Joe McConnell, a truly underrated White Sox radio announcer spanning the Bill Veeck and Jerry Reinsdorf ownership groups from 1980 to 1984, died at 79 on April 8.
McConnell’s time with the Sox overlapped his eight-year stint (1977-84) as the Bears’ chief radio announcer. Timing is everything – McConnell left the year before Super Bowl XX.
Like Jack Brickhouse, Joe McConnell broadcast the Bears and Chicago baseball at the same time.
He worked alongside two of the best loved Sox announcers in history, Harry Caray and Jimmy Piersall. In that time he saw a young manager and future Hall of Famer, Tony LaRussa get his first taste of success. He saw new Sox ownership in Reinsdorf and Eddie Einhorn take over for Veeck. He saw the formation of a team that had three straight winning seasons, capped off by the 1983 Western Division champion “Winnin’ Ugly” White Sox.
I wish time travel worked in real life to go back to a favorite Cubs home opener.
I’d beam back to 1978 Omaha and invite the teen-age Tom Ricketts to cut high school and fly to Chicago for one day to attend a Cubs home opener.
Tom Ricketts (right) would have had a different perspective on the mob scene at Wrigley Field had he been old enough to attend SRO games played by (from left) Fergie Jenkins, Randy Hundley and Rich Nye — and the record-busting 1978 home opener.
Ricketts would understand the Cubs’ fan mentality even better, get at its roots, than on his 21st century daily excursions all around Wrigley Field to chat with paying (a lot) customers dressed in team garb, enjoying their once- or twice-annual outing as if it were a rock concert.
Where is Bill Veeck when you need him to complain about media-coverage cuts?
If the longtime Baseball Barnum was alive and still ran the White Sox, he’d be pounding his peg leg on his desk, dialing up Chicago Tribune editors with his cigarette dangling from his mouth and would rant and rave—sans any cuss words– far unlike his more genteel Hinsdale upbringing.
Bill Veeck was the type who’d be screaming bloody murder if the largest newspaper in town did not cover the Sox.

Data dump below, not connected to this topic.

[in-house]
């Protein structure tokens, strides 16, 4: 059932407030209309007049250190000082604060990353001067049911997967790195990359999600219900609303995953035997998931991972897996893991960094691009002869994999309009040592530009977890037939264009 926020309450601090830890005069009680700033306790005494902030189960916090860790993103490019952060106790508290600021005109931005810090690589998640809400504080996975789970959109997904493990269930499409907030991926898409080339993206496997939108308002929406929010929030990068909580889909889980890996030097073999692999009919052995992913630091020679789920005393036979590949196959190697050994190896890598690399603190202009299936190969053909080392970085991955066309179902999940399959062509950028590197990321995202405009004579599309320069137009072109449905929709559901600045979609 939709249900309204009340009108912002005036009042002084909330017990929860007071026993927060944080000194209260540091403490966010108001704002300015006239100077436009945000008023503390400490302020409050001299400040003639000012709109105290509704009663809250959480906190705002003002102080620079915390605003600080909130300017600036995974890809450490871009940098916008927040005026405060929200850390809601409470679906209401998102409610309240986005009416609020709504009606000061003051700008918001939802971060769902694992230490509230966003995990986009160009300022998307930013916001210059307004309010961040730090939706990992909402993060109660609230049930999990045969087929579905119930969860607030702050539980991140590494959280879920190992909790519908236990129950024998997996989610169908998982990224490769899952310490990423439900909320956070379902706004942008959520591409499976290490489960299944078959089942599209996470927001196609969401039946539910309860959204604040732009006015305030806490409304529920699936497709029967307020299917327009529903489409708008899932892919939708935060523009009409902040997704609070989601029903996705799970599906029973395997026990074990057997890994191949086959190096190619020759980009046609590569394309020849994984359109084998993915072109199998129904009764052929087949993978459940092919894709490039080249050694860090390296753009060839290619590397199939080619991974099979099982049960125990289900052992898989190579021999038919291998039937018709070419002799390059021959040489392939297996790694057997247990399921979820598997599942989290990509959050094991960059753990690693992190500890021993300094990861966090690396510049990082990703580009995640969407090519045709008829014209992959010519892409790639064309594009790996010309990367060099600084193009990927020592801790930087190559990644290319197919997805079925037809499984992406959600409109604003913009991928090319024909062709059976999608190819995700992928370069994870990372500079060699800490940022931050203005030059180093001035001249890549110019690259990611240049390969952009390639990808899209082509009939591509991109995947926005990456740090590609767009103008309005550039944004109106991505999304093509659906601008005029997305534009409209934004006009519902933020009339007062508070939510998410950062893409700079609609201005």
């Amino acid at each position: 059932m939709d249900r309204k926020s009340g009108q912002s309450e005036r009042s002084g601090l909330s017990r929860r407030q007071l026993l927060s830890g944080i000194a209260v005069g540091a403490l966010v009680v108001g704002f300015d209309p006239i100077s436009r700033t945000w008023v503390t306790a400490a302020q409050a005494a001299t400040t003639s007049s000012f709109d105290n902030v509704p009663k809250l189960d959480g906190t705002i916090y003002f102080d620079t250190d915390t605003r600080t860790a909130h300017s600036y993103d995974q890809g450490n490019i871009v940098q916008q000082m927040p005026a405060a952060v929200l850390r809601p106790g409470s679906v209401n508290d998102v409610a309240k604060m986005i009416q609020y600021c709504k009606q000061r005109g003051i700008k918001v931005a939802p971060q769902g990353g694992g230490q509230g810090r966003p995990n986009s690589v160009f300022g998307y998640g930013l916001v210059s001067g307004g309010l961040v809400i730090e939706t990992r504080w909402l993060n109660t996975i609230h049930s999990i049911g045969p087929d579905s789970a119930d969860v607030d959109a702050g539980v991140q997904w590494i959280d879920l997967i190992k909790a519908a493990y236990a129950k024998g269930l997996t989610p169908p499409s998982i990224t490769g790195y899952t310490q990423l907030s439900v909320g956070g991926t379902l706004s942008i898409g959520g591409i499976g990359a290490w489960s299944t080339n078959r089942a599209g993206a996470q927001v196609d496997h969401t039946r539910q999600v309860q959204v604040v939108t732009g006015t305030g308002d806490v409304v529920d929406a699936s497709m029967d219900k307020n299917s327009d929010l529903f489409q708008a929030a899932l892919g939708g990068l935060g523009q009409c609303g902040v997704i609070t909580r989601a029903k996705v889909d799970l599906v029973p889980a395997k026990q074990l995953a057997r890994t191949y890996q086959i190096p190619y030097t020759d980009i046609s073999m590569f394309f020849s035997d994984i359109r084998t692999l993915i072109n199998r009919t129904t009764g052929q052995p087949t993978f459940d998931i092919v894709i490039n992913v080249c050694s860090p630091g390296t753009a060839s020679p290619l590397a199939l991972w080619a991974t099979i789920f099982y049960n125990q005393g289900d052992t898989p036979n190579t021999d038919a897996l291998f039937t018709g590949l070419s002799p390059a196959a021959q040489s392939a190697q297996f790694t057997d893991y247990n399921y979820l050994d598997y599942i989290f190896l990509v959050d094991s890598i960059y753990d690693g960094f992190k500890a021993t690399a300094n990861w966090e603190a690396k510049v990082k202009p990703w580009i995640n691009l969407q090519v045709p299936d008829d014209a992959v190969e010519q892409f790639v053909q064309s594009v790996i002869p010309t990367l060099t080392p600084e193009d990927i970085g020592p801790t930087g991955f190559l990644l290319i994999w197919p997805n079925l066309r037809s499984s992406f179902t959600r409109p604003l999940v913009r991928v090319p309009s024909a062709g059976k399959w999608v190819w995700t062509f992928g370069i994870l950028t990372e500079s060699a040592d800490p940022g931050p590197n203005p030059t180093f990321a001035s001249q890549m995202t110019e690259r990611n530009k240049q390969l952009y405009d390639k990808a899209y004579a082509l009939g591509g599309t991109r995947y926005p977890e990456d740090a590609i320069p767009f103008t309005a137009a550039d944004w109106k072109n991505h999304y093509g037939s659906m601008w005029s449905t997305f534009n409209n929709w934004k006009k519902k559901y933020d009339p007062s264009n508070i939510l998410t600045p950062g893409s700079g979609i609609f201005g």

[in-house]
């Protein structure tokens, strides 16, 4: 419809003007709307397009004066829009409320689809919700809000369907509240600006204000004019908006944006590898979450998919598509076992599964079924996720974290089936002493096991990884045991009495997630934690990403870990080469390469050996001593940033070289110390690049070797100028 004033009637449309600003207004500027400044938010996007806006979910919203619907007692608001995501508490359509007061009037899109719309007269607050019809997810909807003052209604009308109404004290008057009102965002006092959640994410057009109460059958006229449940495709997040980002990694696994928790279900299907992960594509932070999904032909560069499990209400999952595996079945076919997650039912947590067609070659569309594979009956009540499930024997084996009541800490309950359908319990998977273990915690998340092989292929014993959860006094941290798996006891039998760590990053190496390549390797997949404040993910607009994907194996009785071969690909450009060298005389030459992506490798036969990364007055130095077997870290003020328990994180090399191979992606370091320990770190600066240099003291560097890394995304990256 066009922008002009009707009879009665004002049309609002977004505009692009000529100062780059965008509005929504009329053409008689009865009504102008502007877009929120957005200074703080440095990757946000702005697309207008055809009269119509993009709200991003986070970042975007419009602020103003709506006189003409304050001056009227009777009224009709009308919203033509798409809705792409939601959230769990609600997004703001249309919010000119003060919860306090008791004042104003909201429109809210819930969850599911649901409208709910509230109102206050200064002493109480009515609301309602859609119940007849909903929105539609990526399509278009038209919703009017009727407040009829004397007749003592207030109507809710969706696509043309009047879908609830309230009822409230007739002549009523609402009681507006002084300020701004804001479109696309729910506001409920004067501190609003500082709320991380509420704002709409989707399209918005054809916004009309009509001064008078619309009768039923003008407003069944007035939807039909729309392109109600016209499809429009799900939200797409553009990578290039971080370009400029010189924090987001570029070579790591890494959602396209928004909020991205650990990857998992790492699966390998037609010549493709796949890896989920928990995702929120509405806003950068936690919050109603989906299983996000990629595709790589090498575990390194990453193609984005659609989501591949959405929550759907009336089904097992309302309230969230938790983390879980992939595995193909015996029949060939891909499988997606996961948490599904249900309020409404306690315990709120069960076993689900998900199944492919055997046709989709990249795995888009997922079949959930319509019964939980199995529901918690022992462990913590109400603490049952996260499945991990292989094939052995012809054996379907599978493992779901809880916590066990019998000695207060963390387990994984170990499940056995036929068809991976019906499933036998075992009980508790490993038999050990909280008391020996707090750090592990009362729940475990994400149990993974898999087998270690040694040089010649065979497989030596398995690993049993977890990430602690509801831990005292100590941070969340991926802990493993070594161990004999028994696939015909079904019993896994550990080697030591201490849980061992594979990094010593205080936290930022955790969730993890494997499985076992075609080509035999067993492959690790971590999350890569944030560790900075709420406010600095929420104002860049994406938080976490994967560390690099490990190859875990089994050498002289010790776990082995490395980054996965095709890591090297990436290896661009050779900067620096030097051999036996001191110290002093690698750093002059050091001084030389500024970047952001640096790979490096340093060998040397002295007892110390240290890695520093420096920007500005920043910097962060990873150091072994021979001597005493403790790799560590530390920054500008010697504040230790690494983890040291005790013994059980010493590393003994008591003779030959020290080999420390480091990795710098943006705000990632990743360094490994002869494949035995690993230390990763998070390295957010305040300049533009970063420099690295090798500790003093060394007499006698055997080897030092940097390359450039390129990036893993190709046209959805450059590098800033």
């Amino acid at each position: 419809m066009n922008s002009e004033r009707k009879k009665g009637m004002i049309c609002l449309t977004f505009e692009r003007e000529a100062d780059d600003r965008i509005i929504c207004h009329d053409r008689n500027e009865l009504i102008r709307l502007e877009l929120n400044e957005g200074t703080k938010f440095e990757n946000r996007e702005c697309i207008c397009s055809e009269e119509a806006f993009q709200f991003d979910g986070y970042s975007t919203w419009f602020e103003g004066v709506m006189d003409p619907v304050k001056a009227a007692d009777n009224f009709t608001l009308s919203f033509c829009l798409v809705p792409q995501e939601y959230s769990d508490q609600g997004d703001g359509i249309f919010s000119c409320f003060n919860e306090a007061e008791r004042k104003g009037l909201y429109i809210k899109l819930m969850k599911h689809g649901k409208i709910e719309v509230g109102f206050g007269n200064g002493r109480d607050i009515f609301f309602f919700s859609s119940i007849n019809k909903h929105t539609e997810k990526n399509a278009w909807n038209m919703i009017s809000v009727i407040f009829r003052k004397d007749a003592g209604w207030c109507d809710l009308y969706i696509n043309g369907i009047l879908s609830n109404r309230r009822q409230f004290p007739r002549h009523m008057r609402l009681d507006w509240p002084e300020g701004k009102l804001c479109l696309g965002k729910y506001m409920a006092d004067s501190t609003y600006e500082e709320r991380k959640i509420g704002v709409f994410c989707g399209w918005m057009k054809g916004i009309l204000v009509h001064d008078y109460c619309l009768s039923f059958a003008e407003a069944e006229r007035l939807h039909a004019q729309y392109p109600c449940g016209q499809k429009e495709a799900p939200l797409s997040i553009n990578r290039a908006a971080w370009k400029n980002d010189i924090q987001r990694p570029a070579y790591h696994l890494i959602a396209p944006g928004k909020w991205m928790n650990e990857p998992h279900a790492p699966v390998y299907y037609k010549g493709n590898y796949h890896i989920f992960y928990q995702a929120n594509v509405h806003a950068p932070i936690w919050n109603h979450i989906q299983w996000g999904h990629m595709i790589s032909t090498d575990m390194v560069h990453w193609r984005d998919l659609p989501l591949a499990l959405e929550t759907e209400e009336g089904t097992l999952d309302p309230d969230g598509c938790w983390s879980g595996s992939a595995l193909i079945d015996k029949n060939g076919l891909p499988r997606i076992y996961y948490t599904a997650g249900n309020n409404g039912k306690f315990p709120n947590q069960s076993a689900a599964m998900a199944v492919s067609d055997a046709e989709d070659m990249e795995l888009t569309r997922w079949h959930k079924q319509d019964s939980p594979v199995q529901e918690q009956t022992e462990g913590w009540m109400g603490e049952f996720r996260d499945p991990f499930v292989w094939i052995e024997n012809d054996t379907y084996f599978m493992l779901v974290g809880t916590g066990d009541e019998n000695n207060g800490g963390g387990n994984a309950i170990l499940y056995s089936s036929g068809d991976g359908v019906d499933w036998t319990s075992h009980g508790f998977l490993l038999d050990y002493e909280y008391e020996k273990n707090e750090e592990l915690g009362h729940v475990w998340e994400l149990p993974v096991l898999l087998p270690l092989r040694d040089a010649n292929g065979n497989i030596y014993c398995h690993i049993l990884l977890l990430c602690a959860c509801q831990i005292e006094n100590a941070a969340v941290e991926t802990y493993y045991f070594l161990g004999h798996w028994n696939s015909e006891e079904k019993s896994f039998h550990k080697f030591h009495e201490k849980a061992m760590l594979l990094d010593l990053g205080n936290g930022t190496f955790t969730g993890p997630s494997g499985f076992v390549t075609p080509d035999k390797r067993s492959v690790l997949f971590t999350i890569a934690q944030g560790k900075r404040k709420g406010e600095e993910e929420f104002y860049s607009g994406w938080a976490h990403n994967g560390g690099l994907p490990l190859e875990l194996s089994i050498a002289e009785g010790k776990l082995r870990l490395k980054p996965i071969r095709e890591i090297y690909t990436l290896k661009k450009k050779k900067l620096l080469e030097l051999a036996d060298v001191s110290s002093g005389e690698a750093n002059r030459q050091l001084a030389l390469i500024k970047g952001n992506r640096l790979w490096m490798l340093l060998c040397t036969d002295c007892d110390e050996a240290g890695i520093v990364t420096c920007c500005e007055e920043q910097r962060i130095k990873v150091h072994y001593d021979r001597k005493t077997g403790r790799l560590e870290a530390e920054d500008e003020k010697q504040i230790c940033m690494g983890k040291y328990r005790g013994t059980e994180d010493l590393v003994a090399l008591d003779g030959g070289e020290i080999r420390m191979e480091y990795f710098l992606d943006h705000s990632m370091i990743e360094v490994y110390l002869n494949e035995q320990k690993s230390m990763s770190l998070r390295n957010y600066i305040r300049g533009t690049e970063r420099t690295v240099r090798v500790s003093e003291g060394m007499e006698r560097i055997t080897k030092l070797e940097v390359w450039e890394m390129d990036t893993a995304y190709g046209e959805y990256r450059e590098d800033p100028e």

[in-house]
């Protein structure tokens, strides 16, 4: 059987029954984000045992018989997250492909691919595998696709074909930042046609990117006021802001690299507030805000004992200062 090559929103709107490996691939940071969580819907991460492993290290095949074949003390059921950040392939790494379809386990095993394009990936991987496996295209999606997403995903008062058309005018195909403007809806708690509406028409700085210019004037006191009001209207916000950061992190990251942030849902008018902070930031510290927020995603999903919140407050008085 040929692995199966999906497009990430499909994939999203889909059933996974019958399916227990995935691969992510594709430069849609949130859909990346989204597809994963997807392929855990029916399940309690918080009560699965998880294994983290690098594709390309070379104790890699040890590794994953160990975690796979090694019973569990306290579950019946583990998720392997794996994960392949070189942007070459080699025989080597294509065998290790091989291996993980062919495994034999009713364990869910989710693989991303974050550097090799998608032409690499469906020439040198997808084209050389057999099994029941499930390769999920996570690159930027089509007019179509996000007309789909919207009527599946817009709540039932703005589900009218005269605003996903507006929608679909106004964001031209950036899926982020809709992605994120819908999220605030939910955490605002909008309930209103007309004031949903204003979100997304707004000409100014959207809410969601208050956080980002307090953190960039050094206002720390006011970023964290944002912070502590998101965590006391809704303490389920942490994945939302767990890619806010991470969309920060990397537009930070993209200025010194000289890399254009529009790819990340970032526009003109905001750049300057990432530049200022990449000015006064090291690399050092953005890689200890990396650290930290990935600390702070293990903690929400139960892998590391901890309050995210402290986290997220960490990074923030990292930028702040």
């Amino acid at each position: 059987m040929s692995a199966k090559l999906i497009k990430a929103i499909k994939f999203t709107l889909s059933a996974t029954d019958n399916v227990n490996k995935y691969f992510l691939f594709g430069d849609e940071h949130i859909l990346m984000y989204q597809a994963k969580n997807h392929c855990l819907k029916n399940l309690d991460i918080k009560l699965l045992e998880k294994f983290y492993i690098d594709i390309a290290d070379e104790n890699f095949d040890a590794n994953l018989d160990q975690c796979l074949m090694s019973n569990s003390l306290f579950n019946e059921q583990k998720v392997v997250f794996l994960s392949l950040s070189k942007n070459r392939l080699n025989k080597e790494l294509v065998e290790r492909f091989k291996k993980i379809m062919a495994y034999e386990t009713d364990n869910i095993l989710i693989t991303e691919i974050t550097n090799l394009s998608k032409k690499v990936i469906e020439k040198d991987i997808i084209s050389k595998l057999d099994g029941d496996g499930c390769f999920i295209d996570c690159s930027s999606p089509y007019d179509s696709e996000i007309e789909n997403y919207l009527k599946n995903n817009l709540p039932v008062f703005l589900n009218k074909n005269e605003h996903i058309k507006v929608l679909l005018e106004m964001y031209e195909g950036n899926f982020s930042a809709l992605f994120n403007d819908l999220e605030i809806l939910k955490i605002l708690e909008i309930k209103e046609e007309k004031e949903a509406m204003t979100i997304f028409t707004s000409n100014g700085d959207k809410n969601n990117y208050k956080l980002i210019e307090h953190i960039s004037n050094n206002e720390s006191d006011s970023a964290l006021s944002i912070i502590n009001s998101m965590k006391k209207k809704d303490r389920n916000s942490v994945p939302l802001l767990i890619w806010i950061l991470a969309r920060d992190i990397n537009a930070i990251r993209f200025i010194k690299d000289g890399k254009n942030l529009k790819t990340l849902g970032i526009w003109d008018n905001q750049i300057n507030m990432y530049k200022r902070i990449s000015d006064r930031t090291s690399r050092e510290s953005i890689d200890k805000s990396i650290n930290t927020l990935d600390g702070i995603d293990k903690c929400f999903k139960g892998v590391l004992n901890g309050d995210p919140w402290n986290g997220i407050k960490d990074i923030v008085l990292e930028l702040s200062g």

Although Veeck grew up in the Cubs organization, for which his father William, Sr. served as all-powerful President, he created a lot of noise in his two tours heading up the Sox ownership group. One loud tactic was measuring newspaper column inches of Cubs and Sox coverage to show the former team had a huge advantage.
What would Veeck think now that the Chicago Tribune, overstaffed back in his time, laid off Chris Kuc, its Sox beat writer, leaving the team temporarily uncovered near the end of spring training?
The 2018 MLB season is about to start and all the pundits come out with their predictions. Here are my thoughts for the new season. It’s hard to pick against the Cubs to win the National League Central.
And how many years have any of us had that experience of knowing the Cubs were odds-on favorites? It’s still unchartered territory and takes getting used to.
The days of having to contort mentally, if not physically, into finding a way to justify a prognostication of a Cubs division title are still too close for comfort. And maybe in the baseball, by far the most unpredictable sport of all, it’s best to never be comfortable in forecasting.
But at this juncture, the Cubs would have to fritter away an NL Central title, while the White Sox are still in a place-holding juncture for expected waves of prime prospects to build a contender in future seasons.